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August 30, 2001
Study: Layoffs Bring Payouts to CEOs
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Chief executives of big corporations were rewarded last year for making job cuts, according to a new study conducted by two liberal advocacy groups.

A "decade of greed" in the 1990s was followed last year by a particularly "blatant pattern of CEOs benefitting at the expense of their workers," the Institute for Policy Studies and United for a Fair Economy said in their latest annual pay survey.

The study found that chief executives of the 52 major companies that announced layoffs of at least 1,000 employees in the first half of 2000 earned some 80 percent more on average than CEOs at 365 big corporations surveyed by Business Week magazine.

The "layoff leaders" received an average $23.7 million in total compensation, including bonuses and stock options, compared with an average $13.1 million for CEOs overall, according to the study.

The top job-cutters got an average increase in salary and bonus of nearly 20 percent last year, compared with average raises for U.S. wage earners of around 3 percent and 4-percent increases for salaried employees.

Sarah Anderson, director of the global economy program at the Washington-based Institute for Policy Studies, told the Detroit News that it was galling "especially in this period of economic downturn, as people are feeling very insecure about their jobs, to see that the guys at the top have cushioned themselves."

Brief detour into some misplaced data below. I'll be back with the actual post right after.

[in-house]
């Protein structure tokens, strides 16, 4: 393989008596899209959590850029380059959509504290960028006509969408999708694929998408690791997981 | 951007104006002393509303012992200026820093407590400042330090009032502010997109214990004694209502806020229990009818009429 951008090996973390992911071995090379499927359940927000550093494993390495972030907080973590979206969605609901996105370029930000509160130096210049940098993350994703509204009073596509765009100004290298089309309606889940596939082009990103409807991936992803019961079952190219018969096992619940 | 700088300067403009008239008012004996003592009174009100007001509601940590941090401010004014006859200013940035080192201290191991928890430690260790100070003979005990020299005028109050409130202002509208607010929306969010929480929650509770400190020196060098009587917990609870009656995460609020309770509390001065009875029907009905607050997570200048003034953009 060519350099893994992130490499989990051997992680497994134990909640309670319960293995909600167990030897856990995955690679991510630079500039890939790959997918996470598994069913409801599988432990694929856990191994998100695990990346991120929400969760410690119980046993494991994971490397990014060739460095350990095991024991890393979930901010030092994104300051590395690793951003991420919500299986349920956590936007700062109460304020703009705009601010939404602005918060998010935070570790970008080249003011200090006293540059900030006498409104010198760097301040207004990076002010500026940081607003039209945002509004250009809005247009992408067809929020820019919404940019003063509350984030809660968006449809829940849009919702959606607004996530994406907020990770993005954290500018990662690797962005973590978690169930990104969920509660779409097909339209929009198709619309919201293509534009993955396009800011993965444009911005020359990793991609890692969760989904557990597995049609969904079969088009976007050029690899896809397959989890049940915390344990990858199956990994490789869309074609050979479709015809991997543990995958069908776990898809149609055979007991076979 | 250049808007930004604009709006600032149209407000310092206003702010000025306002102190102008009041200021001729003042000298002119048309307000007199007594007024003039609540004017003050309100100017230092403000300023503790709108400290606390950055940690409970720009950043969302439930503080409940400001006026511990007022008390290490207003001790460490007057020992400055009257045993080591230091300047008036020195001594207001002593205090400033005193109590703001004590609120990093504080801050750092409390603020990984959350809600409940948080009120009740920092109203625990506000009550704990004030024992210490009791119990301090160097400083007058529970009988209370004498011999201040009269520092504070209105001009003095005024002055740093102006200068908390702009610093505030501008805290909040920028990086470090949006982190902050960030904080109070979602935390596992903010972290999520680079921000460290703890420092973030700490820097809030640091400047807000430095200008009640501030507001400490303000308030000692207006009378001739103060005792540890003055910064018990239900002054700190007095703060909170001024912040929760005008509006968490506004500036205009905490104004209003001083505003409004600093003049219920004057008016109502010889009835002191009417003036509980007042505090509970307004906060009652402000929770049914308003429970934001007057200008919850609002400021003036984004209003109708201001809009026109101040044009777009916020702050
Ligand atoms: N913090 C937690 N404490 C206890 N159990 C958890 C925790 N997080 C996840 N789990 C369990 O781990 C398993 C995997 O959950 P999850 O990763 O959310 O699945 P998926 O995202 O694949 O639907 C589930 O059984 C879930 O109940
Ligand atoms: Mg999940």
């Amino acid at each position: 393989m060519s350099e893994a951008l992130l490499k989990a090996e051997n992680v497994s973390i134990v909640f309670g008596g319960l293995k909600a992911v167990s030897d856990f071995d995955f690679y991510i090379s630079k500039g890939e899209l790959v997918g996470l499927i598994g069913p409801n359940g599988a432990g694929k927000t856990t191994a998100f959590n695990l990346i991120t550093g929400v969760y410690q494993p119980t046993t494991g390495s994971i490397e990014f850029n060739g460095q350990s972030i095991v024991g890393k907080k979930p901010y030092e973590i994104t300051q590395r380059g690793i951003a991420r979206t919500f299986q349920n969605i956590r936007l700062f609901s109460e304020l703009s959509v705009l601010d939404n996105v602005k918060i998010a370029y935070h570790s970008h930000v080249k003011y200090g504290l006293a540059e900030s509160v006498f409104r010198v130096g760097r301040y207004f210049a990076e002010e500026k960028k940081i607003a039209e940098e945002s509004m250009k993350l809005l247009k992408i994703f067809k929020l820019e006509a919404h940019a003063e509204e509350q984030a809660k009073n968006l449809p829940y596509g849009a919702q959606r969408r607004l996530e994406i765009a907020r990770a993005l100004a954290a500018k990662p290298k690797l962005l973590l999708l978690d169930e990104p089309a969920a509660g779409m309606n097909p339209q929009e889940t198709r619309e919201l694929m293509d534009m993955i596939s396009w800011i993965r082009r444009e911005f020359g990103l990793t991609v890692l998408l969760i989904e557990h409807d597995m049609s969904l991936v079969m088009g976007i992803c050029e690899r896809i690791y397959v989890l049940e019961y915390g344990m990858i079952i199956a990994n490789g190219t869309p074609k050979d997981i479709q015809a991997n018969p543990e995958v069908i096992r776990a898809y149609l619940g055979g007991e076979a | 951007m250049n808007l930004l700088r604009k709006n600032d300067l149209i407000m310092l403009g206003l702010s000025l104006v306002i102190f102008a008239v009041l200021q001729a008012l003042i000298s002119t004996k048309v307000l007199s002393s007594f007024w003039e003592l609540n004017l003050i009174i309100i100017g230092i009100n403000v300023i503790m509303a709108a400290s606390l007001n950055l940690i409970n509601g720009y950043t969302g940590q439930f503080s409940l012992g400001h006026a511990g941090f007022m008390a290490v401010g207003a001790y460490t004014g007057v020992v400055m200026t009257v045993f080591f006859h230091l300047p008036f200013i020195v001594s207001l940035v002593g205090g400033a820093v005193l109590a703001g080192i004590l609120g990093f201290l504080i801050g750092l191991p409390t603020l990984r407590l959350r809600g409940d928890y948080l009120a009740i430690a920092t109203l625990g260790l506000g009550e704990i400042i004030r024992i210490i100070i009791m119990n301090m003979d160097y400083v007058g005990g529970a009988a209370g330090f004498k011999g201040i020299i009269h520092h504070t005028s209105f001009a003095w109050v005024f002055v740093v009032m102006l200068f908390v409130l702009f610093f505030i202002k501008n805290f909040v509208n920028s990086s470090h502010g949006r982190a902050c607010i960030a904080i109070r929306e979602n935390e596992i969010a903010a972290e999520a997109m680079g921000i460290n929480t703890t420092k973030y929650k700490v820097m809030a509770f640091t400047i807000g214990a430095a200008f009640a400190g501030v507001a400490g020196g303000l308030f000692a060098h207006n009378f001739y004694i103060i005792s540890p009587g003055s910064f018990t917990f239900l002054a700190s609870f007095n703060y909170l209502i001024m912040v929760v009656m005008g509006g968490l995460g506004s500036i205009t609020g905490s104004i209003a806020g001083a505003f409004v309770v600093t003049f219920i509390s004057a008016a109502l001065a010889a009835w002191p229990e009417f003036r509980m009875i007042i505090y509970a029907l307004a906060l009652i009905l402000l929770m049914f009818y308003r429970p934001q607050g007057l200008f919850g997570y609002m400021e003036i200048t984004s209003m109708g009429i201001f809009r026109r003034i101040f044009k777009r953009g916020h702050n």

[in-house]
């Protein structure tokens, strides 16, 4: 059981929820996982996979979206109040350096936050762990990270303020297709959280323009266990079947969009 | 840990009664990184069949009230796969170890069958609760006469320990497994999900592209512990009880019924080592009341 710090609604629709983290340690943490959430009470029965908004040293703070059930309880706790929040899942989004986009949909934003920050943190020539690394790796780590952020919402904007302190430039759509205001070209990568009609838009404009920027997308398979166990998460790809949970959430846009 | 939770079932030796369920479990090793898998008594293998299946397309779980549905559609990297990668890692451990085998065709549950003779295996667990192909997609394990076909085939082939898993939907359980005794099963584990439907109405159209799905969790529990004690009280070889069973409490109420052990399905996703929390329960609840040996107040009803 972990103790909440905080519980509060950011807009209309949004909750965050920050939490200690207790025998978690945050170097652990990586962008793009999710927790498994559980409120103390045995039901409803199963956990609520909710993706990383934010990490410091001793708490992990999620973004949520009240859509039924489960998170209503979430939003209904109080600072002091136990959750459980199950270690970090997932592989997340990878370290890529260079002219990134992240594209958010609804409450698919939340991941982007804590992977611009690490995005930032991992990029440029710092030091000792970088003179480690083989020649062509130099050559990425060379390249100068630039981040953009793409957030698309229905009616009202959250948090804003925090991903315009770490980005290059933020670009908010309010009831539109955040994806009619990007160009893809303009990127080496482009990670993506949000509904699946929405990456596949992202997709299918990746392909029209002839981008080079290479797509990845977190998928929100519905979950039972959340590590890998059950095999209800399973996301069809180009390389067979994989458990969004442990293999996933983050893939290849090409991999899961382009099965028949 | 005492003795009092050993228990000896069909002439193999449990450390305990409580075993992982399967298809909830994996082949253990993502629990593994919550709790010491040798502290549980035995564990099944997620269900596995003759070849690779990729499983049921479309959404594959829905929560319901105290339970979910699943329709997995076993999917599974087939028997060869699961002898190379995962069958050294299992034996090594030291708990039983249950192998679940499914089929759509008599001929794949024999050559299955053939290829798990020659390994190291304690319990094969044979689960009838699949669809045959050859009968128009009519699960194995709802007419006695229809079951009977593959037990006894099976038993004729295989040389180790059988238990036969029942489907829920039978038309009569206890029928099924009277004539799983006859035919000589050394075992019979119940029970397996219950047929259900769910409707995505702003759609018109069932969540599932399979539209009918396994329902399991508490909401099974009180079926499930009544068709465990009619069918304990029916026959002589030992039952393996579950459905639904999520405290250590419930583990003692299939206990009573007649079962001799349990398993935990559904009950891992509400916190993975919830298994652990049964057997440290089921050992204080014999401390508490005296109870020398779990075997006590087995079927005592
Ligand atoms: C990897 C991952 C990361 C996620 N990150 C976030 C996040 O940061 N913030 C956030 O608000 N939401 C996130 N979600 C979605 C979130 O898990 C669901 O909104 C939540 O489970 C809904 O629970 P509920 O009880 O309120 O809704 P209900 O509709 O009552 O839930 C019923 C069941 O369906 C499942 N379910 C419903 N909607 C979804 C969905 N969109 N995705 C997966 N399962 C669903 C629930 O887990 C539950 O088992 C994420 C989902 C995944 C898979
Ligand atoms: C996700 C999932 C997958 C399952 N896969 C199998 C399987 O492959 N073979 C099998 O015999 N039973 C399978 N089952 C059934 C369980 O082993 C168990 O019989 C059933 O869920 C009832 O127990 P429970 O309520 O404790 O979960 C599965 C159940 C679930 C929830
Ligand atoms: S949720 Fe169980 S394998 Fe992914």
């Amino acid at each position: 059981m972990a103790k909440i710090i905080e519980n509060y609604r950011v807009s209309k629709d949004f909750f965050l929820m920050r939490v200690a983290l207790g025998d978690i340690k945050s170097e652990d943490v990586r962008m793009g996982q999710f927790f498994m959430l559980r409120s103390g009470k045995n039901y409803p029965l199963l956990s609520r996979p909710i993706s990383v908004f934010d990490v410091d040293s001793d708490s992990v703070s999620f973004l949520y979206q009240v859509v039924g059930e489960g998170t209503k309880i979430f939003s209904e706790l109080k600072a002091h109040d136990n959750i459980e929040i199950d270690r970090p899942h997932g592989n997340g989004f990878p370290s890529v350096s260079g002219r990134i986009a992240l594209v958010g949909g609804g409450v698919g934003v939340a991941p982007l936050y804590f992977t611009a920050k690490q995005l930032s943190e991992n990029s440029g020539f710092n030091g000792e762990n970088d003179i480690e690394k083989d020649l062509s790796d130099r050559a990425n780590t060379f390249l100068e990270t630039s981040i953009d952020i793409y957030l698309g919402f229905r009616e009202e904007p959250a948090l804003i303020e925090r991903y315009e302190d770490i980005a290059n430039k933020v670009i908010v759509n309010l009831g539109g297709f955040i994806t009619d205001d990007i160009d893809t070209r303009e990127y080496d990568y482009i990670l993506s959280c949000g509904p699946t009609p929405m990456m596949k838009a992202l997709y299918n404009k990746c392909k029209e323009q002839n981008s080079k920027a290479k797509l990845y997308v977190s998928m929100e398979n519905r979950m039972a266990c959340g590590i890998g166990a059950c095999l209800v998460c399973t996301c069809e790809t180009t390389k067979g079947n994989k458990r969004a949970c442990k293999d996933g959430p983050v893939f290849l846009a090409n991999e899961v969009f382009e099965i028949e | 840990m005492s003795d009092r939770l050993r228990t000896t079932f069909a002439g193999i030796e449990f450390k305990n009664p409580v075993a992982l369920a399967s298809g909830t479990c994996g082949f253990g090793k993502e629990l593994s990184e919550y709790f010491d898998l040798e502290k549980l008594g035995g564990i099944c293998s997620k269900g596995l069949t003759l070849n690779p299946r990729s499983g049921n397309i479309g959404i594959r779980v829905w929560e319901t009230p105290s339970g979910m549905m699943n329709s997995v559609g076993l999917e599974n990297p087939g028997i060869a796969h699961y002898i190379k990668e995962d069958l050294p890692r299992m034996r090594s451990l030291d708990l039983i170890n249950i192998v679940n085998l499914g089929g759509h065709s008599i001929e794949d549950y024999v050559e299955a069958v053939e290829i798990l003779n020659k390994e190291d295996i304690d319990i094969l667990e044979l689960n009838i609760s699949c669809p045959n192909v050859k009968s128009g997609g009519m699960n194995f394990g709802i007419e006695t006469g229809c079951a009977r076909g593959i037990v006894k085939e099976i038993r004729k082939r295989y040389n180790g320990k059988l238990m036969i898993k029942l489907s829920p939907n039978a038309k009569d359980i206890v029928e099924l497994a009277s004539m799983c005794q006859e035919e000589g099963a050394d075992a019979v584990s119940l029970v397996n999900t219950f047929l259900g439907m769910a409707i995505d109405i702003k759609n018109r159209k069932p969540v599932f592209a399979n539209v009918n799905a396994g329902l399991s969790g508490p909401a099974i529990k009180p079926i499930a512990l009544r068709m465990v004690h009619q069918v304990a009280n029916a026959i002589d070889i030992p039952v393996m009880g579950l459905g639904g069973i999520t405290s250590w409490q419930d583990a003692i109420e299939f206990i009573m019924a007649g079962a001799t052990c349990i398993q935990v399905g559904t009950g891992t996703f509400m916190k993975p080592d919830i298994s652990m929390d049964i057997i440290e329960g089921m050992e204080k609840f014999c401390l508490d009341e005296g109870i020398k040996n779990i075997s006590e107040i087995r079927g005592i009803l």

Against the backdrop of massive layoffs, compensation packages for executives have drawn some criticism, the Detroit News observes.

For instance, after attorneys for troubled bicycle maker Schwinn/GT asked a bankruptcy judge to keep confidential the details of a $2 million bonus plan for top managers and executives, the judge questioned the plan's fairness to rank-and-file employees and expressed reservations about keeping the information under wraps.

"I'm going to do a little research," U.S. Bankruptcy Judge Sidney Brooks in Denver said last week, delaying immediate approval. "There are some pretty hefty bonuses here."

Schwinn lawyers said the compensation plan was designed to keep key personnel from quitting while the bike maker goes through Chapter 11 bankruptcy reorganization.

The Conference Board, a business organization, has criticized the liberal groups' executive pay surveys in the past because they include stock options for CEOs. The value of those packages can fluctuate, depending on the market, the Board notes.

The survey also said:

  • If the federal minimum wage, which was $3.80 an hour in 1990, had grown at the same rate as executive pay over the decade, it now would be $25.50 an hour as opposed to the current $5.15.
  • The 30 highest-paid women in big corporations each earned average total compensation of $8.7 million last year, compared with $112.9 million for the 30 highest-paid men.

To view the Detroit New story, click here.
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